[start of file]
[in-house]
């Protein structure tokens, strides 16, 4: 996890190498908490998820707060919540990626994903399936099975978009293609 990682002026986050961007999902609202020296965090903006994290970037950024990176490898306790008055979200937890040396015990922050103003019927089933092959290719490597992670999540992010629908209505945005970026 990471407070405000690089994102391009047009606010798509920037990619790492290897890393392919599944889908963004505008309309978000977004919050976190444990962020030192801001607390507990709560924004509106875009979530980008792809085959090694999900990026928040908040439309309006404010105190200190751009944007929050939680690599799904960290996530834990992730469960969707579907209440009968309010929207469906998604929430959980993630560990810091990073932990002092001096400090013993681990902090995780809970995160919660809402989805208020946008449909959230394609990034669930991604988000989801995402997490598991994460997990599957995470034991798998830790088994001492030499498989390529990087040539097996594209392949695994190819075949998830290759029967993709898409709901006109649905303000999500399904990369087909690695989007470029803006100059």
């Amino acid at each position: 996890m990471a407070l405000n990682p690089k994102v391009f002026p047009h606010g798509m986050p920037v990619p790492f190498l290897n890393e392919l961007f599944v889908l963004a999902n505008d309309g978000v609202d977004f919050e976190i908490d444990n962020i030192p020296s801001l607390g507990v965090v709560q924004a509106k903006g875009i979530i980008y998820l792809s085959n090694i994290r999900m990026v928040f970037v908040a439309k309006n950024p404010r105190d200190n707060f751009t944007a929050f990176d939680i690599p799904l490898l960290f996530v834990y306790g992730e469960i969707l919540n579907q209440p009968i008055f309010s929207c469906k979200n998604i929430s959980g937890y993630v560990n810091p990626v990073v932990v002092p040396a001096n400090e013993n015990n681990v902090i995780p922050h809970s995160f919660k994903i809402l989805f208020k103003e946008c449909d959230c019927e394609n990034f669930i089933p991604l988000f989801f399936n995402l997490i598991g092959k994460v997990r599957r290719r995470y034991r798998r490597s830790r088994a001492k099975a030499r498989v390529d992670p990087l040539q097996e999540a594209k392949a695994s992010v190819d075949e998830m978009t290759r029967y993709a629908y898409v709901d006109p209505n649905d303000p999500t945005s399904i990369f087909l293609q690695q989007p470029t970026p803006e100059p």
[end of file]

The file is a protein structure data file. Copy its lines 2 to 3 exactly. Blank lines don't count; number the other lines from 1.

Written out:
């Protein structure tokens, strides 16, 4: 996890190498908490998820707060919540990626994903399936099975978009293609 990682002026986050961007999902609202020296965090903006994290970037950024990176490898306790008055979200937890040396015990922050103003019927089933092959290719490597992670999540992010629908209505945005970026 990471407070405000690089994102391009047009606010798509920037990619790492290897890393392919599944889908963004505008309309978000977004919050976190444990962020030192801001607390507990709560924004509106875009979530980008792809085959090694999900990026928040908040439309309006404010105190200190751009944007929050939680690599799904960290996530834990992730469960969707579907209440009968309010929207469906998604929430959980993630560990810091990073932990002092001096400090013993681990902090995780809970995160919660809402989805208020946008449909959230394609990034669930991604988000989801995402997490598991994460997990599957995470034991798998830790088994001492030499498989390529990087040539097996594209392949695994190819075949998830290759029967993709898409709901006109649905303000999500399904990369087909690695989007470029803006100059």
């Amino acid at each position: 996890m990471a407070l405000n990682p690089k994102v391009f002026p047009h606010g798509m986050p920037v990619p790492f190498l290897n890393e392919l961007f599944v889908l963004a999902n505008d309309g978000v609202d977004f919050e976190i908490d444990n962020i030192p020296s801001l607390g507990v965090v709560q924004a509106k903006g875009i979530i980008y998820l792809s085959n090694i994290r999900m990026v928040f970037v908040a439309k309006n950024p404010r105190d200190n707060f751009t944007a929050f990176d939680i690599p799904l490898l960290f996530v834990y306790g992730e469960i969707l919540n579907q209440p009968i008055f309010s929207c469906k979200n998604i929430s959980g937890y993630v560990n810091p990626v990073v932990v002092p040396a001096n400090e013993n015990n681990v902090i995780p922050h809970s995160f919660k994903i809402l989805f208020k103003e946008c449909d959230c019927e394609n990034f669930i089933p991604l988000f989801f399936n995402l997490i598991g092959k994460v997990r599957r290719r995470y034991r798998r490597s830790r088994a001492k099975a030499r498989v390529d992670p990087l040539q097996e999540a594209k392949a695994s992010v190819d075949e998830m978009t290759r029967y993709a629908y898409v709901d006109p209505n649905d303000p999500t945005s399904i990369f087909l293609q690695q989007p470029t970026p803006e100059p």